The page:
The French countryside is full of unexpected surprises, many of which would be missed if one was travelling in a motor vehicle. The fact that we deliberately sought out quiet routes for our rides also meant that we saw less of the traffic and saw more of the real way of life in rural areas. I really enjoyed coming upon things that we had not anticipated and then stopping to enjoy them.
On this particular day, we had left Clamecy and were heading towards Narcy when a small gap in the trees showed a tantalising view of yet another château. This one was in a valley, not on a hilltop and not as large as some of the others we had seen.
It was difficult to get a photo as the roadside was lined with thick shrubbery, and eventually we tracked back to where we had got the first glimpse of the buildings. I was intrigued and thought if I got one photo, I could look up the local guides and find out what the place was called and a bit about its history.
Going on a bit further, the entrance to the estate gave us a better view of the place and also provided a nice wall where we could stop and have a coffee break.
I was most impressed to find a information board next to the wall which provided a lot more information including the history of the buildings.
We found these in a number of places in France and they were very helpful – instant identification of what one was looking at and some of the more interesting facts about the buildings.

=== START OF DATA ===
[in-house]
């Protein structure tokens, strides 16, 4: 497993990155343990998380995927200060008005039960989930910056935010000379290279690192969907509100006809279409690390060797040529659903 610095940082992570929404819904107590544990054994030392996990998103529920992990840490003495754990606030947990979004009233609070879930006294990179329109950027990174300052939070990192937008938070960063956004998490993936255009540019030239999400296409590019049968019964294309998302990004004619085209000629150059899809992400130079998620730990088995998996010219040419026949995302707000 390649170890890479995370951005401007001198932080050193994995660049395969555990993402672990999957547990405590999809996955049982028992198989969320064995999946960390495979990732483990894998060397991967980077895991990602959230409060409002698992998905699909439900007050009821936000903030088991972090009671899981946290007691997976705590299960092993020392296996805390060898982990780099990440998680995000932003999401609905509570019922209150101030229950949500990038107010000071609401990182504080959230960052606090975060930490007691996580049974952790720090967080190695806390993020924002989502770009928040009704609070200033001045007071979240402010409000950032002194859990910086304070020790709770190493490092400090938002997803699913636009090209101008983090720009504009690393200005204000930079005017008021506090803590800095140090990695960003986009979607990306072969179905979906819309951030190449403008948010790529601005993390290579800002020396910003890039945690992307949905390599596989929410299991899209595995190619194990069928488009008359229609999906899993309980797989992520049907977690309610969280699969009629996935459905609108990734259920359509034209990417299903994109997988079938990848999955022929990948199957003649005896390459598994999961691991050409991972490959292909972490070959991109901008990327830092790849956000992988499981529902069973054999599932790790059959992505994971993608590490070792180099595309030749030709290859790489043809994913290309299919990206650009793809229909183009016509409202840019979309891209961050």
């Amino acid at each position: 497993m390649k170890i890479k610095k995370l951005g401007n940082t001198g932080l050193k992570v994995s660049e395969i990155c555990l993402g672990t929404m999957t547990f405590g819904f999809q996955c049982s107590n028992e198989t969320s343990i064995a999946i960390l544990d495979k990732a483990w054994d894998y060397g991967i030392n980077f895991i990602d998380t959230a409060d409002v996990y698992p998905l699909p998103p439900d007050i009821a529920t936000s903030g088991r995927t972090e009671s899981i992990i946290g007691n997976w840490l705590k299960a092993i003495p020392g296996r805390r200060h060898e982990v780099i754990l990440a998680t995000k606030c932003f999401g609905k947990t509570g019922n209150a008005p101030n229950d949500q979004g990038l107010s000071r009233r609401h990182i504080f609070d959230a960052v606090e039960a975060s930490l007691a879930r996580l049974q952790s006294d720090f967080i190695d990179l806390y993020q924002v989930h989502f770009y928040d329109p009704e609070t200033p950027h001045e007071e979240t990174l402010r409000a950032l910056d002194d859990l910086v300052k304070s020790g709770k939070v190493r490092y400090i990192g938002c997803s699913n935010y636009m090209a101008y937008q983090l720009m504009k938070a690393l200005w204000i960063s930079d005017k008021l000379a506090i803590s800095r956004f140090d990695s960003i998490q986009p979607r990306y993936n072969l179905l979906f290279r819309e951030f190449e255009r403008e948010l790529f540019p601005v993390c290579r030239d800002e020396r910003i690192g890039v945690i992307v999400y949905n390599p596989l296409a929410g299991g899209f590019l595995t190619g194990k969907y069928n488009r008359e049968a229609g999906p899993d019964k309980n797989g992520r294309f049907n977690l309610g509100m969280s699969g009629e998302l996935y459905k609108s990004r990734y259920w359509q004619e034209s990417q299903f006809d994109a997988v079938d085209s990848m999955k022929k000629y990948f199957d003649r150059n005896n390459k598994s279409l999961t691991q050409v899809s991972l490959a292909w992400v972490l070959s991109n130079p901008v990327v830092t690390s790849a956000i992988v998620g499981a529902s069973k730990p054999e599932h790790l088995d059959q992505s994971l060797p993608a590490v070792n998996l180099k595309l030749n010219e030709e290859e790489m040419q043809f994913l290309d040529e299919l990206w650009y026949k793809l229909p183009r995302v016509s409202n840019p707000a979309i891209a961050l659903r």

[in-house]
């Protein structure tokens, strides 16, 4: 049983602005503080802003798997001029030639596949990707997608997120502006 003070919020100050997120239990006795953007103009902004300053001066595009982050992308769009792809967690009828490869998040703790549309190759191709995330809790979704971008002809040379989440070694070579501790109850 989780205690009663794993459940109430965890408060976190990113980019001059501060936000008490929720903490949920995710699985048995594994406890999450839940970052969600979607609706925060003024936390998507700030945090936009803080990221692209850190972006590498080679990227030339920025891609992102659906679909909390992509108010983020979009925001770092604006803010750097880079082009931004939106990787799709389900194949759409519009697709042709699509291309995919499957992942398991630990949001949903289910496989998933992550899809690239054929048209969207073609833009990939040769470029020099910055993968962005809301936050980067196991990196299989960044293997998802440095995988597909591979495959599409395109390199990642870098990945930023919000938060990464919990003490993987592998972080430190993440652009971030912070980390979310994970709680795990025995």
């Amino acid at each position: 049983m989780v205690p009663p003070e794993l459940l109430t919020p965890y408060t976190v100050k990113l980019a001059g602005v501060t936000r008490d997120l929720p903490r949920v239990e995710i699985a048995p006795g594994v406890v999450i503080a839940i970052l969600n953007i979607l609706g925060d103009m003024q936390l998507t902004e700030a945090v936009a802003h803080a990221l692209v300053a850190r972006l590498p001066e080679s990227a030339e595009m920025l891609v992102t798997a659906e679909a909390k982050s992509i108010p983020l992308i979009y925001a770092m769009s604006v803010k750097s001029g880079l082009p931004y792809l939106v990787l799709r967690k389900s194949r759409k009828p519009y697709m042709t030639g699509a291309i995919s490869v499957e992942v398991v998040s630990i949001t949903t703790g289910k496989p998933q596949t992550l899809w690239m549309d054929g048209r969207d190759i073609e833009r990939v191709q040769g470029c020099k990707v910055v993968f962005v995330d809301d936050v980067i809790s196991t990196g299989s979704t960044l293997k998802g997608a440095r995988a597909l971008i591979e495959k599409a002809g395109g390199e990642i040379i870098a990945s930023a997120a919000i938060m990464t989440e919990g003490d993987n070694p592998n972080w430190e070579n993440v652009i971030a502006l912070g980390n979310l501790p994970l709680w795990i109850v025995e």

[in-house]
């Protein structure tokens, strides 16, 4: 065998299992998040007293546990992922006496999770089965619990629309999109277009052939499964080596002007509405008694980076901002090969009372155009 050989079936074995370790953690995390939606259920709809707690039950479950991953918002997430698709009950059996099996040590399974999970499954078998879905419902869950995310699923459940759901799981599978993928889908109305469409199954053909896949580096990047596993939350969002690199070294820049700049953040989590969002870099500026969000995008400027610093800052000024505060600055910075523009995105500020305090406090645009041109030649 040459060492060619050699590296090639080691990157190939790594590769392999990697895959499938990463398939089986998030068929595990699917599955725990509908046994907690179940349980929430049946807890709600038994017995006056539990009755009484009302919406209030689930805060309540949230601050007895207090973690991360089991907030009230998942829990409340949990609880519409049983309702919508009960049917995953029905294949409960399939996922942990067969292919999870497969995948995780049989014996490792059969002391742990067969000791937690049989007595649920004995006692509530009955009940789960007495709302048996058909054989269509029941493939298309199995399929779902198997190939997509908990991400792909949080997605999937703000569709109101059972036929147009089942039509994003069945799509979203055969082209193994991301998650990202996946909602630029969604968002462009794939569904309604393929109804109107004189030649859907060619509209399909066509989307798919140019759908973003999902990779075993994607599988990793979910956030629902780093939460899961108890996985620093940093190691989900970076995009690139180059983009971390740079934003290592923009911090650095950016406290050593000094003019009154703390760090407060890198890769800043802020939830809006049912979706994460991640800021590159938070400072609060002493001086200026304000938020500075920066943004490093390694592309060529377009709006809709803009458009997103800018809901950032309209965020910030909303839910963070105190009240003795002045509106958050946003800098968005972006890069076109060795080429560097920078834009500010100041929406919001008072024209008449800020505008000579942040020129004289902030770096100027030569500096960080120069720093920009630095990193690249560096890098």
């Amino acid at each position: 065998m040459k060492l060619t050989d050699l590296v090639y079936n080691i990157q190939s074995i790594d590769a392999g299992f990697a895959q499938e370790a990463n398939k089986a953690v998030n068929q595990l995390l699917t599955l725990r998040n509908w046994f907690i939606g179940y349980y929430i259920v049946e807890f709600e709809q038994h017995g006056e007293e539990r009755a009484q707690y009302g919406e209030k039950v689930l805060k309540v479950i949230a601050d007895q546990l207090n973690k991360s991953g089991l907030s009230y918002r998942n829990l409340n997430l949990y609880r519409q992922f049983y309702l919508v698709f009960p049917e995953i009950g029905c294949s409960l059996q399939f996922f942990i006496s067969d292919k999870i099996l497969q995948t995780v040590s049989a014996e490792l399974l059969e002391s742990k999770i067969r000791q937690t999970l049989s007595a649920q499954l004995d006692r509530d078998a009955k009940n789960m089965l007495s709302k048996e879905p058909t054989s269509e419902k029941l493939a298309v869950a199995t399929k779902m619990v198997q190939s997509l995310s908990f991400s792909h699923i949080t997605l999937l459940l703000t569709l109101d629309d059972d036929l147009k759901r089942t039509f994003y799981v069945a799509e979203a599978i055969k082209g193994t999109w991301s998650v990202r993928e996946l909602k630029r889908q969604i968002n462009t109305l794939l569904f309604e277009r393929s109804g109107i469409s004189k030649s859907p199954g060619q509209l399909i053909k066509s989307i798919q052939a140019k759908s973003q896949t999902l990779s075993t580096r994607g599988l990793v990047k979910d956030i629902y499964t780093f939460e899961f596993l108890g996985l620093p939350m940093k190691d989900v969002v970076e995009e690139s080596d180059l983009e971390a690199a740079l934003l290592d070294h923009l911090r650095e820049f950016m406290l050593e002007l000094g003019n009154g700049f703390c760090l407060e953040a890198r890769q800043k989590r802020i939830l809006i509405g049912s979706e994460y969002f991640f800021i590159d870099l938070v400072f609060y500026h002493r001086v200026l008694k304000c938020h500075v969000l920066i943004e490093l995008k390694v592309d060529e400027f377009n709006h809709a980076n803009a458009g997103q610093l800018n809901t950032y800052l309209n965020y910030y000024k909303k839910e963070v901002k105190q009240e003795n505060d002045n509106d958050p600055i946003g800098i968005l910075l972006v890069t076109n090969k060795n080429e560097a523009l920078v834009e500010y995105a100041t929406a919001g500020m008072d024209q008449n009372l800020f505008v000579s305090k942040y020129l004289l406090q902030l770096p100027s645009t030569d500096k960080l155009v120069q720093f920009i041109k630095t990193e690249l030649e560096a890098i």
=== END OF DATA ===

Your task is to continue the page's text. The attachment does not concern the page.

They certainly tested my grasp of the French language, but with the aid of a tiny dictionary and in the context that most of the signs were presented, I did manage to understand most of the information 🙂
The Château is currently dominated by four large main towers which date from the 14th century. A main central two storey building was added between the two southern towers in 1559 by Etienne le Muet. Since this time, a large terrace (front of the building) and a big kitchen (at the rear) have also been added.
Nowadays, the Château is open to visitors during the summer months. One can stay overnight and enjoy the cuisine of the establishment each evening, while enjoying the many things to see and do in the district during the day.
I enjoyed our break in this lovely corner of France. It was very peaceful for a long time, until a volley of shots and lots of barking broke out! We had come across our first of many parties of French hunters! We found this fascinating (if a bit alarming at first!). Hunting/shooting is very popular in France which I had not realised. I will add more information on this sport in a future post.
(Follow this link for the itinerary and details for our Tour of France)